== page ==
- Ohio State's matchup with Clemson in the Fiesta Bowl could come down to the matchup between the Tigers' wide receivers and the Buckeyes' defensive backs.
SCOTTSDALE, Ariz. — Ohio State’s defense starts with turnovers, because it has made a habit of starting with turnovers. Each practice begins with what defensive coordinator Greg Schiano calls a takeaway circuit. There are rehearsals of strip sacks. Players run in pursuit of the opposition and punch the ball out. Pass-rushers match the quarterback’s hand when he’s attempting a throw to disrupt the motion or get a tip or both. If the ball hits the turf, the Buckeyes dive after it, then are sure to utilize the proper technique to secure it. Being sound and stifling in all areas is not sufficient. Anybody can do that.
“If you’re taking the ball away,” linebacker Raekwon McMillan said, “you’re changing the game.”
It is not enough, though, to get Clemson to change anything. No part of the Fiesta Bowl playoff semifinal will be more combustible than the Tigers’ bold offense challenging the Buckeyes’ defensive vultures. One side is piloted by a Heisman Trophy finalist who totes an eyebrow-raising interception total and the other side comprises players who picked off 19 passes and set a school record by returning seven of them to the end zone. The most consequential point of attack Saturday will be the air space near the hands of Clemson receivers and Ohio State defensive backs, when throws from Deshaun Watson arrive in the vicinity.
Neither side will compromise its identity at this stage, so a berth in the national title game may be up for grabs in a very literal sense. “The whole offense is going to be the same,” Watson said. “You can’t go into a game thinking, ‘This player is going to control how we play offense.’ Protecting the ball—that’s what we always say regardless of if that defense is very good at creating turnovers or not.”
Stoked by Ohio State’s penchant for shutting windows in the passing game—the Buckeyes lead the nation in pass efficiency defense (91.43)—scrutiny of Watson’s 15 interceptions this year recommenced in a hotel ballroom on Wednesday morning. Clemson co-offensive coordinator Tony Elliott guessed “at least three to four” of the picks were tipped by receivers who ought to have caught the ball, while lauding Watson’s meticulous approach. “He rewrites his notes,” Elliott said. The offense’s fortunes essentially ride on Watson’s attention to detail translating to informed evaluation of risk and reward on each throw.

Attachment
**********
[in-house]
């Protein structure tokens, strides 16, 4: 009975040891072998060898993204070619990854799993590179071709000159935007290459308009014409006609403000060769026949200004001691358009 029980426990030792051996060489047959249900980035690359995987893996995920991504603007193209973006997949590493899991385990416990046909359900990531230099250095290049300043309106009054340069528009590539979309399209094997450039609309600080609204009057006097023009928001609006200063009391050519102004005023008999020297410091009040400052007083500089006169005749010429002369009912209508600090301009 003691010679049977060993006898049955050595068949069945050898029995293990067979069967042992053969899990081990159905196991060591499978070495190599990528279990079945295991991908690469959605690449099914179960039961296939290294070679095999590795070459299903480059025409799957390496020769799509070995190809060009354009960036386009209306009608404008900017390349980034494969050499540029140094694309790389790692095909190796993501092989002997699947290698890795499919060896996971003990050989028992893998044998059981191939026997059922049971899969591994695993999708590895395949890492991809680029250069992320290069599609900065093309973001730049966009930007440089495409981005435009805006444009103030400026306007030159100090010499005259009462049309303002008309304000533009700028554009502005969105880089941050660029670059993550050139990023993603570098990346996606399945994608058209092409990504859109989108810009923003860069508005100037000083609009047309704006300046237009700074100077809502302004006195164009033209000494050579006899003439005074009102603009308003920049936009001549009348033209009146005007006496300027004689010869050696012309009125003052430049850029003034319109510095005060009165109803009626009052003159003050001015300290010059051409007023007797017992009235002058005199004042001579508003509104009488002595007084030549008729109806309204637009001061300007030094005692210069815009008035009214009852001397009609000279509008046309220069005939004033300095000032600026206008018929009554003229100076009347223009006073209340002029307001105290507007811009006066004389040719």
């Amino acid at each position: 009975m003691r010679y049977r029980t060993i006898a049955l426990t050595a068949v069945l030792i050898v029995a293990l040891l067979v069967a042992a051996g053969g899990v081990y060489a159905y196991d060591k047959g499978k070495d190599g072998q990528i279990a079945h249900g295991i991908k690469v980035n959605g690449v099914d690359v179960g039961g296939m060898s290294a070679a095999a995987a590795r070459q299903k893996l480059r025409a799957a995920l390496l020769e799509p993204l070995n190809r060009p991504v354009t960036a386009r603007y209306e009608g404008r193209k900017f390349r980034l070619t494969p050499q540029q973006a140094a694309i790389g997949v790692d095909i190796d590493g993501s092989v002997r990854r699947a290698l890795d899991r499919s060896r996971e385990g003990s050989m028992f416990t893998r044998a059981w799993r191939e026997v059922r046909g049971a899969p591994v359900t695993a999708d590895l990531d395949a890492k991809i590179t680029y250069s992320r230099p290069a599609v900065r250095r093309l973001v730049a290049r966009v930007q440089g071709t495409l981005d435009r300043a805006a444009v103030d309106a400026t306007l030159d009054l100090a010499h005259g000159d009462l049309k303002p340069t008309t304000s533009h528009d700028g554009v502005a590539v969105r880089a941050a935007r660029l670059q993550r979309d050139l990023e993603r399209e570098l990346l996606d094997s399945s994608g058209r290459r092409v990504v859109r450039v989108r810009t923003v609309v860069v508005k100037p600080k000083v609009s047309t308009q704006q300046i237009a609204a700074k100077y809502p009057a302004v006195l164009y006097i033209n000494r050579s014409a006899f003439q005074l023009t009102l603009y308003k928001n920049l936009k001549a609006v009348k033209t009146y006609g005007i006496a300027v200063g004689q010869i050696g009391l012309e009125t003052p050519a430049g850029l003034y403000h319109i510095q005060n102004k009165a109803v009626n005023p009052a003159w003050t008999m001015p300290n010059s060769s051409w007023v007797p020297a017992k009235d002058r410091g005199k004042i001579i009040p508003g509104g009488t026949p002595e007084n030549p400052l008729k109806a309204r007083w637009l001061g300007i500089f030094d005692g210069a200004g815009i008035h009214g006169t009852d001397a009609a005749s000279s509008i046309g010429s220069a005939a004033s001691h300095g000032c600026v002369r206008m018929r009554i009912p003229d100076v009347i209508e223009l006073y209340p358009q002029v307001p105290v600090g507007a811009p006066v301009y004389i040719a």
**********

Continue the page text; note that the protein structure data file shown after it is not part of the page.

“They disguise their looks probably as well as anybody that we've ever played, where pre-snap it looks the same, but on the snap they're changing into something else,” co-offensive coordinator Jeff Scott said. “It really puts a lot of pressure on your quarterback to be able to make those decisions quickly. And also the wide receivers have to be tied in. Because at the beginning of the snap the coverage looks the same just about on every play, but whenever the ball is snapped, there's about four or five different coverages that they can get to right as the ball's snapped.”
Clemson has no intention of limiting Watson’s freedom to take chances, so its star quarterback will deal with Ohio State defenders who deftly drop into passing lanes he didn’t expect, often seven at a time, and take away multiple options. “We challenge our guys to make competitive plays,” Elliott said. “You don’t want to scale [Watson] back at all, because that’s what makes him special. He gets a lot of slack because of some of the interceptions, but we’re an aggressive offense. We’re going to throw the ball down the field and we’re going to throw a lot of 50-50 balls and defenses have made some good plays. But I think he’s playing better football than he did last year.”
Watson’s targets, essentially, have to win far more than half the time. The challenge is doing so against linebackers who can run and cover, perimeter defenders that are far from passive—“The corners play the ball like receivers,” Tigers wideout Mike Williams said—and one marauding safety whose range and ball-hawking compares, in Schiano’s estimation, to former All-Pro Ed Reed.
In his first season as a starter, junior Malik Hooker has three of the Buckeyes’ seven interception returns for a score. “You really want a safety to go hash to hash in Cover 1,” Clemson tight end Jordan Leggett said of Hooker, “but he’s pretty fast, and he can cover pretty much all of it.” Schiano said the plan is to get Hooker into zone coverages as often as possible to take advantage of his ability to monitor the field, and Watson has at times scuffled against zone looks this year. It’s a high-leverage pressure point, though Hooker shrugged off the idea that it’s an advantage.
“A lot of teams played a lot of zone and he couldn’t read the whole defense, but you can’t pay any mind to something like that with a quarterback like him, that’s capable of getting back into the lab and fixing what he messed up on,” Hooker said. “Just go out there and do your job. Don’t worry about having interceptions. That’s not really who he is.”
Forcing mistakes is in the fabric of Ohio State’s 2016 defense, though. Hooker assessed Watson’s arm and his deep receiving corps and arrived at one conclusion. “For the secondary,” he said, “it makes us feel like the game is going to fall on us.” It’s actually going to fall on which side can ensure the ball falls into its hands. The Buckeyes will attempt to disrupt a Heisman finalist and pursue every throw like it’s theirs to catch. “If he throws it and it’s a little bit off, man, we’re taking it to the house,” McMillan said.
Clemson, nevertheless, will take its chances.
“It’s just doing what we do,” Watson said. “Having that intensity each and every play to get the job done.”